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Old 07-30-2017, 08:26 PM   #1
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Default Exterior Stain Still Coming Through

I hope everyones summer is going great! So far my exterior season has been very smooth with little problems revolving around the work. But today I was suppose to be finishing a soffit job (Stucco house with rough cut cedar soffits) that had heavy staining. They were unfinished so I used Zinnser Cover Stain Oil primer, we cut and handrolled the primer on thick then sprayed TWO top coats. They looked great and I was suppose to be done with the job but the homeowner asked if I could wash his back stucco wall.

Of course I say yes so I wash it down and it looks nice. I avoided the soffits Then these stains started to come through!! Did I miss a step or something?

It just sucks because there is latex over the oil and my solutions are cut in half. I am headed back out tomorrow while I leave my crew to start a new house, I am guessing I need to get a water-base stain sealer and some more color.

Suggestions?
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Old 07-30-2017, 08:36 PM   #2
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Use a long dry oil and repaint....ya may be able to spot prime and touch up depending on how bad it it but ime, cedar needs a long dry and maybe a splash of thinner to aid penetration...
I guess you could try another coat of cs at this point if you're willing to roll the dice, but a water based primer won't touch that tannin, you'll be chasing it forever.

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Old 07-30-2017, 09:04 PM   #3
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We ended up thinning the Cover Stain 25% with thinner so it released and soaked in.

You think Zinnser Shellac Primer would seal those out? I can apply that over the latex, correct?
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Old 07-30-2017, 09:59 PM   #4
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Not in an exterior application. Shellac is an interior product.

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Old 07-30-2017, 10:00 PM   #5
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You can throw an oil based primer over latex with no problem, not sure what the hesitation might be from?


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Old 07-30-2017, 11:10 PM   #6
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Oil base over latex?
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Old 07-31-2017, 12:05 AM   #7
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Primer, yes. In an ideal world a good coat of long dry probably would be been better to start with but coverstain will work. Over rough cedar I'd probably have gone with 2 coats. 1 to penetrate and 1 for insurance against tannin. It sounds like you were probably ok until the water got introduced, assuming it's only on the side that was pw'd after it was painted? If all seams up there were caulked you probably wouldn't have had a problem...not a big deal if they aren't (I'm making an assumption) until you have to get it wet. It'll get behind the paint and bleed from the other side which (I think) is what you're seeing. If it didn't happen in your first cost of latex that is....doesnt sound like you saw it then.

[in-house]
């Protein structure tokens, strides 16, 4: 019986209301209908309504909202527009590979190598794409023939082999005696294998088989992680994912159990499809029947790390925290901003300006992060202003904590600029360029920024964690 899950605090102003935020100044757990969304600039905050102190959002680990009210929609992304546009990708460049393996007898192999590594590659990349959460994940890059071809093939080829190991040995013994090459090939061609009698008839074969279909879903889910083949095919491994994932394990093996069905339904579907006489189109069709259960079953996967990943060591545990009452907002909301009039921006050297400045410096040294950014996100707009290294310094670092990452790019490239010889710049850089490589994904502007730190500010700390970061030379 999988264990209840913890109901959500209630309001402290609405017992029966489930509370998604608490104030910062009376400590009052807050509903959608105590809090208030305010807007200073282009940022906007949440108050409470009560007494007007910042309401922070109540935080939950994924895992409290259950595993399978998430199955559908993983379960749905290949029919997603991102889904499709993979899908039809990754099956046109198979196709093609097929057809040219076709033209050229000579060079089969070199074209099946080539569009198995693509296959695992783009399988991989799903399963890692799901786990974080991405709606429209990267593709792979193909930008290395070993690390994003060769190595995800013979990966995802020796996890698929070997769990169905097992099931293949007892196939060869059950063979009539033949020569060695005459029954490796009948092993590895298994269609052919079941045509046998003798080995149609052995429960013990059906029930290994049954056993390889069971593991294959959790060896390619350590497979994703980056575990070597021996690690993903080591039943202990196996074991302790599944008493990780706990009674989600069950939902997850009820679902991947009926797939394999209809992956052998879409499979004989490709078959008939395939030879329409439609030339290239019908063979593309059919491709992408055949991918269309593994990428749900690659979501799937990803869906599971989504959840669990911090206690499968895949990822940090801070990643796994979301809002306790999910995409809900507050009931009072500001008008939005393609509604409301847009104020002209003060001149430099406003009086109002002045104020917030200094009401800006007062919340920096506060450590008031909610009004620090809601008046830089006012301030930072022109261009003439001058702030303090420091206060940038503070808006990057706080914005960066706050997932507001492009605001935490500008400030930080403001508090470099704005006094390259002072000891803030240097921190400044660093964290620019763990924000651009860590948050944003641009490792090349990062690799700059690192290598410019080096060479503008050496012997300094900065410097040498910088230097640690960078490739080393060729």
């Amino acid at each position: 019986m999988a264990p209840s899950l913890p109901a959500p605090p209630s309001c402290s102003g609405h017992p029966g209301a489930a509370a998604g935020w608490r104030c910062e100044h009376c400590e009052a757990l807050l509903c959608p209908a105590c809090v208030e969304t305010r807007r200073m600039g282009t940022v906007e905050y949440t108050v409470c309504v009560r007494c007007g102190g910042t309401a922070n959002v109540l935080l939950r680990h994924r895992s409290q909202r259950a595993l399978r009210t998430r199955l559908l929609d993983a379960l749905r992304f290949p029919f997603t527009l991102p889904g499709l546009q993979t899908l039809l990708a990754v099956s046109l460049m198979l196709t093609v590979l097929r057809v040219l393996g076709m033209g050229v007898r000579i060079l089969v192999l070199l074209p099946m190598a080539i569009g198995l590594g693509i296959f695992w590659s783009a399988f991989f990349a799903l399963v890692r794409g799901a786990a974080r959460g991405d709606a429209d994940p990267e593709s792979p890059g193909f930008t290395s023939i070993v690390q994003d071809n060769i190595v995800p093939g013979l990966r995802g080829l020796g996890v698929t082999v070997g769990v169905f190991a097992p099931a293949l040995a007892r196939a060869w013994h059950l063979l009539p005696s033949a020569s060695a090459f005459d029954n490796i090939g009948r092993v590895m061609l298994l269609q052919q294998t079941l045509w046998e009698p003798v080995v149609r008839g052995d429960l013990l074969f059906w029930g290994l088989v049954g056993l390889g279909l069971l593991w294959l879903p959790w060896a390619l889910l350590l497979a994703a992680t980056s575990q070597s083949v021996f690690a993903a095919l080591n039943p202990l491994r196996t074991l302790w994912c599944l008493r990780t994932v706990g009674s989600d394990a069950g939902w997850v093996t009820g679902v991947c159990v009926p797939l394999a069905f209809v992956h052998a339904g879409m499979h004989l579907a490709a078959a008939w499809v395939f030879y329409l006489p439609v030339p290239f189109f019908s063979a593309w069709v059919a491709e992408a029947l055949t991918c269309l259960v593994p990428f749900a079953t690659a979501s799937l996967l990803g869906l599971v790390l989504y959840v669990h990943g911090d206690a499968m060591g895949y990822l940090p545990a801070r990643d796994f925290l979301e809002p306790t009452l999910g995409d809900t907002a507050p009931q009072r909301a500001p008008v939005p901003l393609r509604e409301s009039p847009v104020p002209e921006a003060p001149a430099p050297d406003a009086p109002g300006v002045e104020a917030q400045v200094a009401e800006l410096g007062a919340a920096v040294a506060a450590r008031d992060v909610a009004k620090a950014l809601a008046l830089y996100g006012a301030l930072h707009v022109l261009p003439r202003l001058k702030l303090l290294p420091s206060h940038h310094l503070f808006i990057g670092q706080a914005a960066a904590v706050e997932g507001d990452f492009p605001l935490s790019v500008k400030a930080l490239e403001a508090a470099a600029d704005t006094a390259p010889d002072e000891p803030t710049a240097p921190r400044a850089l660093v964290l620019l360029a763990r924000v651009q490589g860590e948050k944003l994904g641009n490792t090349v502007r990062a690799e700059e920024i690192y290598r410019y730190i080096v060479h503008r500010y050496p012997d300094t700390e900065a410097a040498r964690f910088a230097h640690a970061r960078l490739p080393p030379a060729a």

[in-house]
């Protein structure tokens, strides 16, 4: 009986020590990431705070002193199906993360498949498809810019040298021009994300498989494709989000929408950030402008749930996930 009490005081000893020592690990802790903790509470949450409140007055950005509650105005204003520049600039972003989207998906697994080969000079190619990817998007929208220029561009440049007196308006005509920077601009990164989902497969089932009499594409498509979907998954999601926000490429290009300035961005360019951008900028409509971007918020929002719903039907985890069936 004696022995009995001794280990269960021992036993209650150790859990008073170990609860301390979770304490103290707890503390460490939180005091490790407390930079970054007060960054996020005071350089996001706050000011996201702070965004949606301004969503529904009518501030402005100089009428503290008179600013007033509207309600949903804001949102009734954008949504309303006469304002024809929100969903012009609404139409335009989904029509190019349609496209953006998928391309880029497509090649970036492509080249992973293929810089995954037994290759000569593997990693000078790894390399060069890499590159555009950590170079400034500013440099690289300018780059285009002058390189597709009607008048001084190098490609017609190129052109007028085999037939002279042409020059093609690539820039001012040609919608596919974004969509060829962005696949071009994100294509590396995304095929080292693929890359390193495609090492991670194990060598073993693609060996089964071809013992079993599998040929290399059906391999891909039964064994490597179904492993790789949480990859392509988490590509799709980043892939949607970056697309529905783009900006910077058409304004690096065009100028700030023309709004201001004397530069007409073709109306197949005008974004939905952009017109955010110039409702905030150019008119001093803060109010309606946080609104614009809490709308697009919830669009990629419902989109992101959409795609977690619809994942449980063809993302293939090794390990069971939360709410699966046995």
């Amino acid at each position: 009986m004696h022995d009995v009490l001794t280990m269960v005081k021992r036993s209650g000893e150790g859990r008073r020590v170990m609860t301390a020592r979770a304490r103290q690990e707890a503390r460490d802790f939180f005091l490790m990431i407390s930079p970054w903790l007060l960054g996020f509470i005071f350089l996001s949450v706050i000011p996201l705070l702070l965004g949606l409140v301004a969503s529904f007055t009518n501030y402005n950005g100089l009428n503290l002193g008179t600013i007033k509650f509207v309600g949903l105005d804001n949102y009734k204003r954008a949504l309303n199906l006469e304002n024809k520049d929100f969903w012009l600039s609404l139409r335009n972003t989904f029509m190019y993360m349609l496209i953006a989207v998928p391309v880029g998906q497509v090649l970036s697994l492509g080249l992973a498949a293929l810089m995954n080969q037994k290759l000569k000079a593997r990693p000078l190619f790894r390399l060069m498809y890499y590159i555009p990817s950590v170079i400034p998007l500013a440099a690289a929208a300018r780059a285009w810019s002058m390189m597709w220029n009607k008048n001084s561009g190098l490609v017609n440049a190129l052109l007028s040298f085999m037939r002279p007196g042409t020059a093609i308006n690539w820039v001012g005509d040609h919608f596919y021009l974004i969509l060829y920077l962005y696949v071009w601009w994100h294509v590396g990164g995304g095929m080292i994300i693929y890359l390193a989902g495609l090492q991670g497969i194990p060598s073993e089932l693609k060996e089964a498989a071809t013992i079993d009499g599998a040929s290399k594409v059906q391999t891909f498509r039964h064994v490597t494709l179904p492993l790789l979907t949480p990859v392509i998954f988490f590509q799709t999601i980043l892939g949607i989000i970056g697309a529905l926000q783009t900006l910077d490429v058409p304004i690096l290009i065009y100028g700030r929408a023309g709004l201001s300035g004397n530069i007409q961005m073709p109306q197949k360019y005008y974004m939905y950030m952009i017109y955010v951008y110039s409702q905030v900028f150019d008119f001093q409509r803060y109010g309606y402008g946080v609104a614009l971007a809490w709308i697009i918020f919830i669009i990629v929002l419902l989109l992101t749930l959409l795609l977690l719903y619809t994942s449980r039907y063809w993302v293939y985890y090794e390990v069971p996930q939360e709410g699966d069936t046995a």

I'm guessing here, but I'd bet that even if it were long dry up there, it still woulda happened if my assumption is right about water being shot in those corners. .. maybe just not quite as bad? Kinda hard to say...either way, yes, you can use an oil based primer to correct the issue. Hit it, let it dry thoroughly and test a spot with latex. If you're still seeing bleed, hit it again with your primer then top coat. Done. I'd stick a moisture meter up there real quick to make sure it's dry beneath the surface. . You're in eastern Oregon and I'm betting it's hot and it's dried out especially with those vents (if they're functioning properly)...it just takes a little bit of water to create that kind of situation....good luck! And keep cool/hydrated next week, it's gonna be a scorcher!

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Old 07-31-2017, 07:43 AM   #8
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Another option that I've used also in select instance is this:
https://www.sherwin-williams.com/pai...locking-primer
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Old 07-31-2017, 08:19 AM   #9
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Quote:
Originally Posted by woodcoyote View Post

Another option that I've used also in select instance is this:
https://www.sherwin-williams.com/pai...locking-primer
Latex??? I wouldn't trust it, personally.

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Old 07-31-2017, 08:53 AM   #10
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Step one- stop using the cheap a55 Coverstain they de-contented for the Box stores and use a long oil alkyd. Coverstain isn't 1/4 the primer it was 20 years ago.
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Old 07-31-2017, 01:03 PM   #11
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I tend to like the BM 094/366 primer, which I guess is not a long oil, but it applies much nicer than the 100 long oil and the 366 is designed to be used under acrylic stains.

Also, for exteriors, I tend to not trust "multi purpose" primers. I think thinning Coverstain by 25% may have been a bit excessive also to maintain stain blocking ability.
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Old 07-31-2017, 02:09 PM   #12
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Quote:
Originally Posted by DeanV View Post
I tend to like the BM 094/366 primer, which I guess is not a long oil, but it applies much nicer than the 100 long oil and the 366 is designed to be used under acrylic stains.

Also, for exteriors, I tend to not trust "multi purpose" primers. I think thinning Coverstain by 25% may have been a bit excessive also to maintain stain blocking ability.
"Multi-purpose" actually means "pretty mediocre at anything".
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Old 07-31-2017, 02:58 PM   #13